ENTERTAINMENT WEEKLY HOT TOPIC
Booting Frenchie from 'Idol' isn't fair
By Liane Bonin
Double standard? Frenchie's past got her booted, but ex-stripper Nikki, right, was allowed to compete.
(Entertainment Weekly) -- In what has become a grand old reality TV tradition, yet another starry-eyed competitor has been exposed as a cash-starved hoochie.
Frenchie Davis, the singer with a plus-size figure and an even larger talent, was eliminated from the semifinals of ''American Idol'' after acknowledging that she posed for topless photographs four years ago. Davis may be off the show for hitting such a low note, but it's Fox and ''American Idol'' who are the real losers in this round.
Granted, Davis picked a lulu of a smut purveyor when she decided to strip down: The Web site that hired her allegedly passes off their models as underage (Davis was 19 at the time her photos were taken). But Frenchie's hardly the only reality star to scratch around for her 15 minutes of fame in the gutter:
''Joe Millionaire's" Sarah Kozer frolicked in fetish films, ''Survivor'' winner Brian Heidik did soft-core porn, and even last year's ''Idol'' finalist Nikki McKibbin proudly admitted to stripping for spending money (what, there were no open fry-cook positions at Burger King, people?). For Fox, the proud producers of such refined fare as ''Man vs. Beast'' and ''Joe Millionaire,'' to turn up their noses at a skeleton in Davis' closet is like Michael Jackson critiquing sister LaToya's nose job.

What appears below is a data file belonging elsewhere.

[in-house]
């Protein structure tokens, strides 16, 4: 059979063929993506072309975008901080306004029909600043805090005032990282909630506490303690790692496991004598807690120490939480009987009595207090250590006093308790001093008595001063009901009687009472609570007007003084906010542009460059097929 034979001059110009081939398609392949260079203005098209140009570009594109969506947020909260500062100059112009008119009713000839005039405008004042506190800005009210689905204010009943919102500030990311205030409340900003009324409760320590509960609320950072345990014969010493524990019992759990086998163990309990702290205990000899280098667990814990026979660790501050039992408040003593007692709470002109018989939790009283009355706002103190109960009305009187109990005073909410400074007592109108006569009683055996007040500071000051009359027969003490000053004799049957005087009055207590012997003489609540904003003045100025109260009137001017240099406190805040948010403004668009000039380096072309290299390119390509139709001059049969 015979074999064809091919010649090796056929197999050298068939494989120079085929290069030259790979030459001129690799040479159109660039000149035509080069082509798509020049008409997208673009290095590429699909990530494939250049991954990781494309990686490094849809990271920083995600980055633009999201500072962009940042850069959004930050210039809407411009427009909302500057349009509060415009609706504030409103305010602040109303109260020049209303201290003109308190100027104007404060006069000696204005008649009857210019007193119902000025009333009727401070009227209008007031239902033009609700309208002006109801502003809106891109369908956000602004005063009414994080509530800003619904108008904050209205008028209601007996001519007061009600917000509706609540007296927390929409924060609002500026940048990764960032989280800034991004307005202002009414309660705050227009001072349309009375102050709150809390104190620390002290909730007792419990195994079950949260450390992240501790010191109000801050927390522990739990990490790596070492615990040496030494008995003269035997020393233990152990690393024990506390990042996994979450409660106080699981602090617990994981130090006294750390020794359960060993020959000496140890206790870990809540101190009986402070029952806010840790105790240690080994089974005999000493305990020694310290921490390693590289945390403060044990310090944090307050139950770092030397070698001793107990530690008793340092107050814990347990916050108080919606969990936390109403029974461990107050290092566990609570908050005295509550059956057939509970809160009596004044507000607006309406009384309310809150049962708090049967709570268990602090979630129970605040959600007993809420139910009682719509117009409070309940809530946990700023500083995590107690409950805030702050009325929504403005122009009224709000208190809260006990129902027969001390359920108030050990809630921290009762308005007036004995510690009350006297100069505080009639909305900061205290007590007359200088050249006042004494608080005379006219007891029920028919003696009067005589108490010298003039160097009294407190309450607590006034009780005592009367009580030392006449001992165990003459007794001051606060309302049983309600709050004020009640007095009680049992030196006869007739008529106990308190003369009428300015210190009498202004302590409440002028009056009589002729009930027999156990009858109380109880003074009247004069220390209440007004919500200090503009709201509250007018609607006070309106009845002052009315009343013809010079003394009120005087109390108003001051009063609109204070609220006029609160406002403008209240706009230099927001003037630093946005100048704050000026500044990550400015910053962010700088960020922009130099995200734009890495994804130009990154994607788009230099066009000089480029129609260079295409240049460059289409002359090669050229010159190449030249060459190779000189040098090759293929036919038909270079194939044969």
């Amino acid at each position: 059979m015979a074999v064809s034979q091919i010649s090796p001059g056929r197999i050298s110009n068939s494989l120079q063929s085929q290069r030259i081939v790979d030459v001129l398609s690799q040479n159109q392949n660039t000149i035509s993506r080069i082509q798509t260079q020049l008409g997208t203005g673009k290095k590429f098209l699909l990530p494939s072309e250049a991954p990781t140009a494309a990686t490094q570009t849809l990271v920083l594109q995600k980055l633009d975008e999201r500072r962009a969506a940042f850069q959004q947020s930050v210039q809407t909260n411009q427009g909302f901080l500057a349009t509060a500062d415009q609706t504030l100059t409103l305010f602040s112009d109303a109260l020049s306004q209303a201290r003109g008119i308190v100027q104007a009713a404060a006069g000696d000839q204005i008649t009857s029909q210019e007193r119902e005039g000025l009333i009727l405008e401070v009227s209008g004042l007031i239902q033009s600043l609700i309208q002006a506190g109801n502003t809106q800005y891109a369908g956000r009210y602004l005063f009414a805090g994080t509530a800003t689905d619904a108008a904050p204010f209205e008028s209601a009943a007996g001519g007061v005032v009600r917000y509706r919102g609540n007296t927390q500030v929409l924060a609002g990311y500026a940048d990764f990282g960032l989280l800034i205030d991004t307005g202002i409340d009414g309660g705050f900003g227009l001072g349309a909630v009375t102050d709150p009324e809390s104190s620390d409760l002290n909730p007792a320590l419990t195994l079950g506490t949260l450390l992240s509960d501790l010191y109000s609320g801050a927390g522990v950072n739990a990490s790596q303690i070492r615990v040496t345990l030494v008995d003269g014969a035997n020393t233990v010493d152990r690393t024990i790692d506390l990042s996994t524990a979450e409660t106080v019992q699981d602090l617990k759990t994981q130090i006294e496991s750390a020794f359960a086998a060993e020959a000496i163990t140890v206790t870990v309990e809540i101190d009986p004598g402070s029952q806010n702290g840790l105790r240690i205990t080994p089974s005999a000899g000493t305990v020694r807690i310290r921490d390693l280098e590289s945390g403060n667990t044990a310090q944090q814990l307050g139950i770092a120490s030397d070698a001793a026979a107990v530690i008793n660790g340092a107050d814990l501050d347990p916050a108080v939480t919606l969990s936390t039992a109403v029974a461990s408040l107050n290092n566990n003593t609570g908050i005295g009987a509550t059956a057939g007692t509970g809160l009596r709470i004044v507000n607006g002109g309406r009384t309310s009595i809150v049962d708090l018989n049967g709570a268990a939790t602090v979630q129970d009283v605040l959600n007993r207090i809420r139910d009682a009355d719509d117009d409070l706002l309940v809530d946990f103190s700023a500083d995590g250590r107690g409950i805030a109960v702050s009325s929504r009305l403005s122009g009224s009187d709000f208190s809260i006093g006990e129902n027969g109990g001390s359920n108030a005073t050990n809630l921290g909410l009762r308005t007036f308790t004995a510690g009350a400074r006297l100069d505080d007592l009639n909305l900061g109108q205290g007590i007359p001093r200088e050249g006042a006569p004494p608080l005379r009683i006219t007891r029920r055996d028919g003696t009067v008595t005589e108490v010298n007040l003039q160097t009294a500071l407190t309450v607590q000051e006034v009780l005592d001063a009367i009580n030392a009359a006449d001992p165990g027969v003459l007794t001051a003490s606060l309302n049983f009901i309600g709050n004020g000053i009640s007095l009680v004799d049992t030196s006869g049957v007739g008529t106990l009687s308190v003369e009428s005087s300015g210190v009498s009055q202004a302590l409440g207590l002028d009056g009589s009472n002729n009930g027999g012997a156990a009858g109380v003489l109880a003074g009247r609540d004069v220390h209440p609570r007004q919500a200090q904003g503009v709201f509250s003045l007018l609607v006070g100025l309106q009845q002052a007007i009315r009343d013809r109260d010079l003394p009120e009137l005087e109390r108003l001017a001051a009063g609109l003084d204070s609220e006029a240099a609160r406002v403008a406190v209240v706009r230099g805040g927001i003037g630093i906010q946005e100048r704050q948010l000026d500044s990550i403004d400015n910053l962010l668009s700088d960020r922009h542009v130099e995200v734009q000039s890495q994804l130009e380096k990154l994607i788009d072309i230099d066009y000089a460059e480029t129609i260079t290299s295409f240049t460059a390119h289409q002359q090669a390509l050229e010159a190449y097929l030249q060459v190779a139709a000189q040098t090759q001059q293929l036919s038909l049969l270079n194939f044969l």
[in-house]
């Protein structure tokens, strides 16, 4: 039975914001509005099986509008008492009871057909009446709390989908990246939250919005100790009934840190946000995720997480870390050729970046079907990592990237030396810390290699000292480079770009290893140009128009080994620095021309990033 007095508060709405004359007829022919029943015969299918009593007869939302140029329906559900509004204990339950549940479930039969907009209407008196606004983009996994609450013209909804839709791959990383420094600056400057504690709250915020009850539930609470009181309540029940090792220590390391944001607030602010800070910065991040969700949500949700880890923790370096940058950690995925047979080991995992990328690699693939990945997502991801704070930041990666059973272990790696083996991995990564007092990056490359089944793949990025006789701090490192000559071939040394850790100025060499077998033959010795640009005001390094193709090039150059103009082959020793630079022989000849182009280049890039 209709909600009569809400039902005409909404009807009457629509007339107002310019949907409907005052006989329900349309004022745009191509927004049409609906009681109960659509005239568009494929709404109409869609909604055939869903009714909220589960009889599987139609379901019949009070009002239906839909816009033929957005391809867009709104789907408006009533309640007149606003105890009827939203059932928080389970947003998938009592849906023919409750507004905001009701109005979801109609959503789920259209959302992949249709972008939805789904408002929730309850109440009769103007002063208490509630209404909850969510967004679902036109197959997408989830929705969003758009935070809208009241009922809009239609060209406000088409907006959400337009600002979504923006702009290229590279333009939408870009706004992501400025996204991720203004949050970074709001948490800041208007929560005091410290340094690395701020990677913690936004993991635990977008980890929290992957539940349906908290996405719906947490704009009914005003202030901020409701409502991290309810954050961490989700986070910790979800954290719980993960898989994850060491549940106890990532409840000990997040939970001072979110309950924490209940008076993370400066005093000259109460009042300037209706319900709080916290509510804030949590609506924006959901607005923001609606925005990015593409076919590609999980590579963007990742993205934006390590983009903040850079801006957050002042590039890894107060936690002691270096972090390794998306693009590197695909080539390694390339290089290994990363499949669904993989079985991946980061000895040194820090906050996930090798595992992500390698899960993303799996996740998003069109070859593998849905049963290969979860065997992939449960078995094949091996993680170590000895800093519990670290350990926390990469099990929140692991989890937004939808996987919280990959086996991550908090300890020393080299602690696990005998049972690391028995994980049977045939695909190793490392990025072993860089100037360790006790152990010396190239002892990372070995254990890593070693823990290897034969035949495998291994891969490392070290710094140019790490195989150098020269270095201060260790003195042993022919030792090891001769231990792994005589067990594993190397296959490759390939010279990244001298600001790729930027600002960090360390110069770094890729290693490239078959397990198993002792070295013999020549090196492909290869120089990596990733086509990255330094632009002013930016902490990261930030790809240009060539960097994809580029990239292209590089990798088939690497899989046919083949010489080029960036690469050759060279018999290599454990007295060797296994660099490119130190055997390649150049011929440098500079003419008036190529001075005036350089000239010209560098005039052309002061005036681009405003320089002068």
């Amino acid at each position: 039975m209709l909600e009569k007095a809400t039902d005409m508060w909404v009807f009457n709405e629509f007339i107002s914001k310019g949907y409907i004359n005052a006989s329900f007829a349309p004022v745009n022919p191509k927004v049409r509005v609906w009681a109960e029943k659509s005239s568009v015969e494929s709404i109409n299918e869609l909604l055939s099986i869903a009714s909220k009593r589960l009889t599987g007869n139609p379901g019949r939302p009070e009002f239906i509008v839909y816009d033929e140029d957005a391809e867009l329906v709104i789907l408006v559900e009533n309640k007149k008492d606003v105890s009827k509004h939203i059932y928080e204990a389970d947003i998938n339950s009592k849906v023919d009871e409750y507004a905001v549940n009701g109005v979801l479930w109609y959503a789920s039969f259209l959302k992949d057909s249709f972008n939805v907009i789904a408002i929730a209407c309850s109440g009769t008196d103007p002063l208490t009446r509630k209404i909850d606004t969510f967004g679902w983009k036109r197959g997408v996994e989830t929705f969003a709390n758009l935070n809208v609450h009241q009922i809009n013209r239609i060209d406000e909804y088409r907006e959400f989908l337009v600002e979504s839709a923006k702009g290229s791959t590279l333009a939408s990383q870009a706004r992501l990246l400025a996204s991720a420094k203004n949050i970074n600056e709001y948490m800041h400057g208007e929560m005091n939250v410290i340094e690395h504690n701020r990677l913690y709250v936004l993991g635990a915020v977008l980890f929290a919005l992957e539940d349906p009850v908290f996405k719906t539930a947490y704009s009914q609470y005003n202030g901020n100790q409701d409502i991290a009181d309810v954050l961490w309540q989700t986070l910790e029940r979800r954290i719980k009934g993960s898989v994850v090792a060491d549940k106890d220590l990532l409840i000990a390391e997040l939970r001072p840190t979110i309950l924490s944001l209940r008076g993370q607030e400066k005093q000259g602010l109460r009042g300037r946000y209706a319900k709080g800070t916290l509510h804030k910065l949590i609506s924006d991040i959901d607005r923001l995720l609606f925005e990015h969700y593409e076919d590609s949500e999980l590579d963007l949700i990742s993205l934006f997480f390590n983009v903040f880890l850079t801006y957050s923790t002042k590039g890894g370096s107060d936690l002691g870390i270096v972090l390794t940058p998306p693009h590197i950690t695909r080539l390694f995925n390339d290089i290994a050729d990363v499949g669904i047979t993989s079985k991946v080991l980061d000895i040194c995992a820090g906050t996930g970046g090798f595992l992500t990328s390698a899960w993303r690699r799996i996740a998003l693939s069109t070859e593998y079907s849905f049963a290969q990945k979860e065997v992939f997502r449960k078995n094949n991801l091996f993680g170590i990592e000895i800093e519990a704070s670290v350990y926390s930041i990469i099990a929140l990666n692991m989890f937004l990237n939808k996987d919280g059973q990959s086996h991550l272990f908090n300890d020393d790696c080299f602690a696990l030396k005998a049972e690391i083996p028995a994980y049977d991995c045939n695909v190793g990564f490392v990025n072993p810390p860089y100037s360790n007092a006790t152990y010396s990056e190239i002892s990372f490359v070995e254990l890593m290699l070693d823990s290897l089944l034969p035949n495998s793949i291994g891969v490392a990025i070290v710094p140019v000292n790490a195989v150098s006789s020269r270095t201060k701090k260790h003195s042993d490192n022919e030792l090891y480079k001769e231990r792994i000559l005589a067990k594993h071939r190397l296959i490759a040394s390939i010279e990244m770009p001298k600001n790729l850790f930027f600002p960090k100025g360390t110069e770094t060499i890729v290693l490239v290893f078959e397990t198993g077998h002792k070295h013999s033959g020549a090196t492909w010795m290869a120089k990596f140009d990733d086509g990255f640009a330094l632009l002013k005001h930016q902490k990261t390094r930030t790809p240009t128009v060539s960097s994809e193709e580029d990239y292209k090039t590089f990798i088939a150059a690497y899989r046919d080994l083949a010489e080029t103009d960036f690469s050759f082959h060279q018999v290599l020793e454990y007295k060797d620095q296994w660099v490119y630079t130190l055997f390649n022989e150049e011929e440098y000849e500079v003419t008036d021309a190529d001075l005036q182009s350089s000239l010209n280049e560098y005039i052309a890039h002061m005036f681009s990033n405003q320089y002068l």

Davis' exit isn't simply disappointing. It also takes the fun out of what was fast becoming the most irresistible ''American Idol'' smackdown ever: packaging versus talent.
So far, some of the most impressive competitors have fallen outside of MTV's beautiful-people norm. Davis, Patrick Lake, Kimberley Locke, Ruben Studdard, and Clay Aiken (both Locke and Studdard have gone on to the next round) all are refreshingly different looking than the current crop of cookie-cutter shapes in the top 40. But with her neon hair, glitter eye shadow, and damn fine pipes, Davis aimed the biggest, loudest raspberry at what we've been told ''the public'' wants in their pop idols: a passable voice, canned dance moves, and six-pack abs.
If Davis had made it to the top three, who knows what ripples it might have caused in the increasingly ho-hum music world? Would a record exec pass over a second-rate Britney wannabe for a (gasp!) really good singer? Okay, maybe that's getting carried away. But Frenchie, we're gonna miss you.